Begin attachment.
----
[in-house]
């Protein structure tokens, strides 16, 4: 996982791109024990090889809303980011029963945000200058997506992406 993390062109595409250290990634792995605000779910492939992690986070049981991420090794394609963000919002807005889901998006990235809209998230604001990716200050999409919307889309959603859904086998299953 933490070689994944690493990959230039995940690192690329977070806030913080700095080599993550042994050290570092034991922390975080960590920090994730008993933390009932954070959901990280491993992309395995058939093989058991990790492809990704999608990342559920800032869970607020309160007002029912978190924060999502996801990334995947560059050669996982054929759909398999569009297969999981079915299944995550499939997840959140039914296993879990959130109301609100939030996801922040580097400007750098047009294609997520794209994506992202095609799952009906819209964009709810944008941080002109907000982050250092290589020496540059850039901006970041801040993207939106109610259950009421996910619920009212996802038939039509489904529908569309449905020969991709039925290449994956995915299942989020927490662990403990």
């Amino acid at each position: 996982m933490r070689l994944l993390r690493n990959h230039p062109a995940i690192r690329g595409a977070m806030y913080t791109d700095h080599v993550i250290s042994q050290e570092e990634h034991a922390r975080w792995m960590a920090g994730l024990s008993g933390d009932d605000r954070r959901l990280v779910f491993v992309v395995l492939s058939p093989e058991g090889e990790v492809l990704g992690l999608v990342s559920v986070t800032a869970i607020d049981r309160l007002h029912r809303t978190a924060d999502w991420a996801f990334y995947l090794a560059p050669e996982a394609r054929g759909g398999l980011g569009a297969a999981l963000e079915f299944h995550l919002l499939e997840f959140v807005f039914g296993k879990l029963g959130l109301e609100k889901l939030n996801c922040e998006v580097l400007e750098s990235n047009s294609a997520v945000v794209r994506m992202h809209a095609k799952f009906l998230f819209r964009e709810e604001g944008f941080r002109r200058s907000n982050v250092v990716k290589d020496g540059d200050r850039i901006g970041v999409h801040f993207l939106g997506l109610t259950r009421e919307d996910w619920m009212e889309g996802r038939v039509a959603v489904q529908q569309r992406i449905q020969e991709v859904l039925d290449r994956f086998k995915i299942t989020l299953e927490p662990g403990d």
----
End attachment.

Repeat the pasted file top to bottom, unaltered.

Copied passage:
[in-house]
């Protein structure tokens, strides 16, 4: 996982791109024990090889809303980011029963945000200058997506992406 993390062109595409250290990634792995605000779910492939992690986070049981991420090794394609963000919002807005889901998006990235809209998230604001990716200050999409919307889309959603859904086998299953 933490070689994944690493990959230039995940690192690329977070806030913080700095080599993550042994050290570092034991922390975080960590920090994730008993933390009932954070959901990280491993992309395995058939093989058991990790492809990704999608990342559920800032869970607020309160007002029912978190924060999502996801990334995947560059050669996982054929759909398999569009297969999981079915299944995550499939997840959140039914296993879990959130109301609100939030996801922040580097400007750098047009294609997520794209994506992202095609799952009906819209964009709810944008941080002109907000982050250092290589020496540059850039901006970041801040993207939106109610259950009421996910619920009212996802038939039509489904529908569309449905020969991709039925290449994956995915299942989020927490662990403990």
């Amino acid at each position: 996982m933490r070689l994944l993390r690493n990959h230039p062109a995940i690192r690329g595409a977070m806030y913080t791109d700095h080599v993550i250290s042994q050290e570092e990634h034991a922390r975080w792995m960590a920090g994730l024990s008993g933390d009932d605000r954070r959901l990280v779910f491993v992309v395995l492939s058939p093989e058991g090889e990790v492809l990704g992690l999608v990342s559920v986070t800032a869970i607020d049981r309160l007002h029912r809303t978190a924060d999502w991420a996801f990334y995947l090794a560059p050669e996982a394609r054929g759909g398999l980011g569009a297969a999981l963000e079915f299944h995550l919002l499939e997840f959140v807005f039914g296993k879990l029963g959130l109301e609100k889901l939030n996801c922040e998006v580097l400007e750098s990235n047009s294609a997520v945000v794209r994506m992202h809209a095609k799952f009906l998230f819209r964009e709810e604001g944008f941080r002109r200058s907000n982050v250092v990716k290589d020496g540059d200050r850039i901006g970041v999409h801040f993207l939106g997506l109610t259950r009421e919307d996910w619920m009212e889309g996802r038939v039509a959603v489904q529908q569309r992406i449905q020969e991709v859904l039925d290449r994956f086998k995915i299942t989020l299953e927490p662990g403990d």